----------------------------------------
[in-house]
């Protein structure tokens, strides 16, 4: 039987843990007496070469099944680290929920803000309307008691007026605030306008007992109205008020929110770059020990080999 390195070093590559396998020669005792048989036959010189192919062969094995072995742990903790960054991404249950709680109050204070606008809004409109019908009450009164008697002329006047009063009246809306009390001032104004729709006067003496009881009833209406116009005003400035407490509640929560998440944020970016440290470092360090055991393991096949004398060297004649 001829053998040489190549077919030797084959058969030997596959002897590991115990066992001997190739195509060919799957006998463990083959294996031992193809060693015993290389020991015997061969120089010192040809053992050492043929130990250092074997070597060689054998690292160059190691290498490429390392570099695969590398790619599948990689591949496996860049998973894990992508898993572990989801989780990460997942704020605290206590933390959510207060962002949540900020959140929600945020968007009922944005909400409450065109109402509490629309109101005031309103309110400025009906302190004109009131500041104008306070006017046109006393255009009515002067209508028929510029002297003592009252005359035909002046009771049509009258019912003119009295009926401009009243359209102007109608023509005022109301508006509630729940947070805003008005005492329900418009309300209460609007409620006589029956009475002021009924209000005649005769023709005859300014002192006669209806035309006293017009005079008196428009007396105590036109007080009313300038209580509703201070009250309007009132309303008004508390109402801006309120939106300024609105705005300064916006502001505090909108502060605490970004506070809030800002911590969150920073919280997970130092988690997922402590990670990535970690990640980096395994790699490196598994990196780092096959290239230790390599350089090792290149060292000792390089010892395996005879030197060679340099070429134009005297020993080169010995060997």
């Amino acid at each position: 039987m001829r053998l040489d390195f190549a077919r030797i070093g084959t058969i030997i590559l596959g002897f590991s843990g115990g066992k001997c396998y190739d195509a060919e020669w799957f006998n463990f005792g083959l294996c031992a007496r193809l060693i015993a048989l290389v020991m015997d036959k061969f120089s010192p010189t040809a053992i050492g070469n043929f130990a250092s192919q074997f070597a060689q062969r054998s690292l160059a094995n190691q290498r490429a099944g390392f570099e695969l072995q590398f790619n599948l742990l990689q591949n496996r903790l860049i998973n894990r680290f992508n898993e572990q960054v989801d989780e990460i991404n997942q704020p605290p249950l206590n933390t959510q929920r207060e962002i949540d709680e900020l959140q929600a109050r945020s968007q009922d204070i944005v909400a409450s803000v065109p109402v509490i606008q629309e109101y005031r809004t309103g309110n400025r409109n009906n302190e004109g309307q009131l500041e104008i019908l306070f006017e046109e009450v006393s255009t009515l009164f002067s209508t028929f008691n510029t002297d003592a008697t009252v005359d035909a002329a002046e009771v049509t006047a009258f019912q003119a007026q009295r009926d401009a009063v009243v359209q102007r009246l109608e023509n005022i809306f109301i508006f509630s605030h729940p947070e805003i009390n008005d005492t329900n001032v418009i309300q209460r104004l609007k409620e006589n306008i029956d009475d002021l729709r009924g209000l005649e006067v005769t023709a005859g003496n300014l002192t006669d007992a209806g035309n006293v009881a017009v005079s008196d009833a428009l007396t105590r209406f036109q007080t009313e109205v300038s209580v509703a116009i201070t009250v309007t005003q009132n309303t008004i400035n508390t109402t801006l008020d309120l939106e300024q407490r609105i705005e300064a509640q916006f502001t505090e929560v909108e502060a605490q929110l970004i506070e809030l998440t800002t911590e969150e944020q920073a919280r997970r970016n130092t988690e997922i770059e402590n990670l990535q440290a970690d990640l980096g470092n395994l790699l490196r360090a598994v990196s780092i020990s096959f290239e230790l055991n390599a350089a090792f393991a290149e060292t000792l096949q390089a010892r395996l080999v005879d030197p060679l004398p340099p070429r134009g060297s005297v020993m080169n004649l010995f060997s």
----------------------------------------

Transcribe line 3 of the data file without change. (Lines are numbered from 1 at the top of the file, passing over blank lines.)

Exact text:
């Amino acid at each position: 039987m001829r053998l040489d390195f190549a077919r030797i070093g084959t058969i030997i590559l596959g002897f590991s843990g115990g066992k001997c396998y190739d195509a060919e020669w799957f006998n463990f005792g083959l294996c031992a007496r193809l060693i015993a048989l290389v020991m015997d036959k061969f120089s010192p010189t040809a053992i050492g070469n043929f130990a250092s192919q074997f070597a060689q062969r054998s690292l160059a094995n190691q290498r490429a099944g390392f570099e695969l072995q590398f790619n599948l742990l990689q591949n496996r903790l860049i998973n894990r680290f992508n898993e572990q960054v989801d989780e990460i991404n997942q704020p605290p249950l206590n933390t959510q929920r207060e962002i949540d709680e900020l959140q929600a109050r945020s968007q009922d204070i944005v909400a409450s803000v065109p109402v509490i606008q629309e109101y005031r809004t309103g309110n400025r409109n009906n302190e004109g309307q009131l500041e104008i019908l306070f006017e046109e009450v006393s255009t009515l009164f002067s209508t028929f008691n510029t002297d003592a008697t009252v005359d035909a002329a002046e009771v049509t006047a009258f019912q003119a007026q009295r009926d401009a009063v009243v359209q102007r009246l109608e023509n005022i809306f109301i508006f509630s605030h729940p947070e805003i009390n008005d005492t329900n001032v418009i309300q209460r104004l609007k409620e006589n306008i029956d009475d002021l729709r009924g209000l005649e006067v005769t023709a005859g003496n300014l002192t006669d007992a209806g035309n006293v009881a017009v005079s008196d009833a428009l007396t105590r209406f036109q007080t009313e109205v300038s209580v509703a116009i201070t009250v309007t005003q009132n309303t008004i400035n508390t109402t801006l008020d309120l939106e300024q407490r609105i705005e300064a509640q916006f502001t505090e929560v909108e502060a605490q929110l970004i506070e809030l998440t800002t911590e969150e944020q920073a919280r997970r970016n130092t988690e997922i770059e402590n990670l990535q440290a970690d990640l980096g470092n395994l790699l490196r360090a598994v990196s780092i020990s096959f290239e230790l055991n390599a350089a090792f393991a290149e060292t000792l096949q390089a010892r395996l080999v005879d030197p060679l004398p340099p070429r134009g060297s005297v020993m080169n004649l010995f060997s």